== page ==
You know the housing market must be bad when banks begin walking away from foreclosures.
“It is what some of us think is the next wave of the crisis,” Kermit Lind, a foreclosure law expert told The New York Times.
Banks are going through the foreclosure process but stopping at the last minute, telling the property owner they’ll still own the home after all, according to the Times.
The problem is that the bank’s cost of taking over the property, including repairs and legal fees, is more than the home’s value.
The disconcerting trend isn’t helping homeowners. Banks tell the homeowners they’re still responsible for the home’s maintenance and taxes. They’re also technically responsible for paying the mortgage but probably won’t.
Caught off guard, they’re typically left with a clunker of a home. By the time the foreclosure is almost over, the home may be abandoned and vandalized.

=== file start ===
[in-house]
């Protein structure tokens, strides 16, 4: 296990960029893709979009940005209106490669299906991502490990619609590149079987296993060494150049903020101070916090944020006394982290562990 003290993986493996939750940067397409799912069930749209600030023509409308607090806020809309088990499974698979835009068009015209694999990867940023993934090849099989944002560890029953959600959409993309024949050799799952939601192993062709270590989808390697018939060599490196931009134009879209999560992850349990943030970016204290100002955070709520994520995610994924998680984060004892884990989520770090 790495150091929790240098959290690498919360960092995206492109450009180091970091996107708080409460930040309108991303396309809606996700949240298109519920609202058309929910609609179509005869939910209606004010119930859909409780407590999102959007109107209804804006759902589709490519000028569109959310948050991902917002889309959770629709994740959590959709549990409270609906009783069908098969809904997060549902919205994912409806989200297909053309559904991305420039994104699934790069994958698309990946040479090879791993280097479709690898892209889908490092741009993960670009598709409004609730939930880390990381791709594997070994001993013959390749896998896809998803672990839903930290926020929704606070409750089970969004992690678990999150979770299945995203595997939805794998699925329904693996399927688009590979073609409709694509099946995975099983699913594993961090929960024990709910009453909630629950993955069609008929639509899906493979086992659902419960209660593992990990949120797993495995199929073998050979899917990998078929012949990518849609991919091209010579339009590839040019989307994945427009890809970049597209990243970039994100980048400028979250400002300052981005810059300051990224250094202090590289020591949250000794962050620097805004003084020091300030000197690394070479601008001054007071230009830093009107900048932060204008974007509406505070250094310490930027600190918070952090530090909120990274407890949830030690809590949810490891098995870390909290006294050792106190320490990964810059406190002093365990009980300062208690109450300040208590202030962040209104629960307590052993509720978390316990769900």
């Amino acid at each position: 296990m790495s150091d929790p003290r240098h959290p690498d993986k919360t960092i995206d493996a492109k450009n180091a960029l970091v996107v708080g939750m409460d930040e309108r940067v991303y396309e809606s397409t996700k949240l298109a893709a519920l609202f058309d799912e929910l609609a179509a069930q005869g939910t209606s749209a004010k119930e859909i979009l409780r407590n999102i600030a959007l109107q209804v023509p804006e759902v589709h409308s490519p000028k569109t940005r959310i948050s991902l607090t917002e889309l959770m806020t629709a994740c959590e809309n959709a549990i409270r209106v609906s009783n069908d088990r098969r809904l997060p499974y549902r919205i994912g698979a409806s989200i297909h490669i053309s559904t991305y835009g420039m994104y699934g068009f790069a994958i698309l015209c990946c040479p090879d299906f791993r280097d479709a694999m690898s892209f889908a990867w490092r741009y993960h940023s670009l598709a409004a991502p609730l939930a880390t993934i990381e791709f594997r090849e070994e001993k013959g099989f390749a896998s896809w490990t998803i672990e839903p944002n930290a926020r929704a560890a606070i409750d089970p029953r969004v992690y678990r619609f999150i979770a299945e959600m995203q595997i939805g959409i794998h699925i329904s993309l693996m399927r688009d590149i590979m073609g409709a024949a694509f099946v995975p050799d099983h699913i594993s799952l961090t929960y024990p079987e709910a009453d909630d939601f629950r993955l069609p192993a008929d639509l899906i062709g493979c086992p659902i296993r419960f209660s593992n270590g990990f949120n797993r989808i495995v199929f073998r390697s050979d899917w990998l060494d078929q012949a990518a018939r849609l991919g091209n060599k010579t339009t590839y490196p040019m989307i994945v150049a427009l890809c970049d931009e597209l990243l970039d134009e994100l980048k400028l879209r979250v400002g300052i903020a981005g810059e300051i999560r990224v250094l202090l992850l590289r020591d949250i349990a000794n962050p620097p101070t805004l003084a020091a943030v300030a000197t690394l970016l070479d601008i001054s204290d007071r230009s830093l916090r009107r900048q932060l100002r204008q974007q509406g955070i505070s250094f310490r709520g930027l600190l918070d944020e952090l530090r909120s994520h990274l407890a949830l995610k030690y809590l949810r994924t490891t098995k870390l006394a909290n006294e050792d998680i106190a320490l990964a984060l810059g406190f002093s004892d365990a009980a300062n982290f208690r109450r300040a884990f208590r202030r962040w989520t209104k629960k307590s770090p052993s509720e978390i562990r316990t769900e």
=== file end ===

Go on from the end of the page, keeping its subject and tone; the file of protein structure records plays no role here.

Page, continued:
They’re left in a legal limbo. Sometimes the mortgage holder or servicer have gone out of business and cannot be found.
Meanwhile, rising defaults on government-insured mortgages indicate that housing is still in trouble as the economy slides toward double-digit unemployment.
At the end of February, 7.5 percent of FHA loans were seriously delinquent, or 90 days or more over due, up from 6.2 percent a year ago.
FHA lending has exploded, becoming the new subprime, after the original subprime loans disappeared in 2007. The agency doesn’t make loans itself, but insures them, meaning taxpayers will foot the bill if FHA reserves aren’t enough to cover losses.
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